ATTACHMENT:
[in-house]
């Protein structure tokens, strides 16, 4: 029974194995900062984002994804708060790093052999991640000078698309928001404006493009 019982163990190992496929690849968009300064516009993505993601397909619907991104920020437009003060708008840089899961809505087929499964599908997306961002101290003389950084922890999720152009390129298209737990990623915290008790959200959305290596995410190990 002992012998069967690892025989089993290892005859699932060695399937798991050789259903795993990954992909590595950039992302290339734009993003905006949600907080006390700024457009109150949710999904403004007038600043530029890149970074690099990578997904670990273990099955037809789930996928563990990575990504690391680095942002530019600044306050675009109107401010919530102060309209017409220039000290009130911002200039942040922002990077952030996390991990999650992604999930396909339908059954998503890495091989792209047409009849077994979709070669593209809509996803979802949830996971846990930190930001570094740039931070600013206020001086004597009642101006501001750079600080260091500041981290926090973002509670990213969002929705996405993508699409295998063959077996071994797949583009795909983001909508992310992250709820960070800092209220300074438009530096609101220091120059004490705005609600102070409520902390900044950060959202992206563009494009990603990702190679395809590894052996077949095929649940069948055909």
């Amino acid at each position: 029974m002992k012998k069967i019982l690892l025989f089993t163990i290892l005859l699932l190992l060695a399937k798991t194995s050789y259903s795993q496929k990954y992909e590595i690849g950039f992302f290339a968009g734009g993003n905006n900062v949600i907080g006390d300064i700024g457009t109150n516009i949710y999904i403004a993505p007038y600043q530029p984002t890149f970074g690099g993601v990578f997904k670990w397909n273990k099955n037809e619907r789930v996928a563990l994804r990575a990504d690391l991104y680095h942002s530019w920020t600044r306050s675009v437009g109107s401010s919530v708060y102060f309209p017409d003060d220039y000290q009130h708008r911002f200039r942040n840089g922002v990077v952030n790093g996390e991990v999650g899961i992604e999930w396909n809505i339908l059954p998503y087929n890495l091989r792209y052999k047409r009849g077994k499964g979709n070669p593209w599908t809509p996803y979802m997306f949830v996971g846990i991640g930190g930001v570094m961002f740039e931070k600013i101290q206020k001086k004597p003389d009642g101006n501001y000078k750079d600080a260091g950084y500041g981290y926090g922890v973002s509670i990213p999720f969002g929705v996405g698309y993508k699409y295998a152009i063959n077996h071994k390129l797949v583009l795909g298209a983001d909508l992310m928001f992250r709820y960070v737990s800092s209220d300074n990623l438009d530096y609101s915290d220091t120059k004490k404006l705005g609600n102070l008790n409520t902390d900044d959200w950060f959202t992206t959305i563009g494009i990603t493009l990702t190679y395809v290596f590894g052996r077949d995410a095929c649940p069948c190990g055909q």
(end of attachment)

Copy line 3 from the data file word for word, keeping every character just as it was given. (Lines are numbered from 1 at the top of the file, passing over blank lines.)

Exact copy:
């Amino acid at each position: 029974m002992k012998k069967i019982l690892l025989f089993t163990i290892l005859l699932l190992l060695a399937k798991t194995s050789y259903s795993q496929k990954y992909e590595i690849g950039f992302f290339a968009g734009g993003n905006n900062v949600i907080g006390d300064i700024g457009t109150n516009i949710y999904i403004a993505p007038y600043q530029p984002t890149f970074g690099g993601v990578f997904k670990w397909n273990k099955n037809e619907r789930v996928a563990l994804r990575a990504d690391l991104y680095h942002s530019w920020t600044r306050s675009v437009g109107s401010s919530v708060y102060f309209p017409d003060d220039y000290q009130h708008r911002f200039r942040n840089g922002v990077v952030n790093g996390e991990v999650g899961i992604e999930w396909n809505i339908l059954p998503y087929n890495l091989r792209y052999k047409r009849g077994k499964g979709n070669p593209w599908t809509p996803y979802m997306f949830v996971g846990i991640g930190g930001v570094m961002f740039e931070k600013i101290q206020k001086k004597p003389d009642g101006n501001y000078k750079d600080a260091g950084y500041g981290y926090g922890v973002s509670i990213p999720f969002g929705v996405g698309y993508k699409y295998a152009i063959n077996h071994k390129l797949v583009l795909g298209a983001d909508l992310m928001f992250r709820y960070v737990s800092s209220d300074n990623l438009d530096y609101s915290d220091t120059k004490k404006l705005g609600n102070l008790n409520t902390d900044d959200w950060f959202t992206t959305i563009g494009i990603t493009l990702t190679y395809v290596f590894g052996r077949d995410a095929c649940p069948c190990g055909q």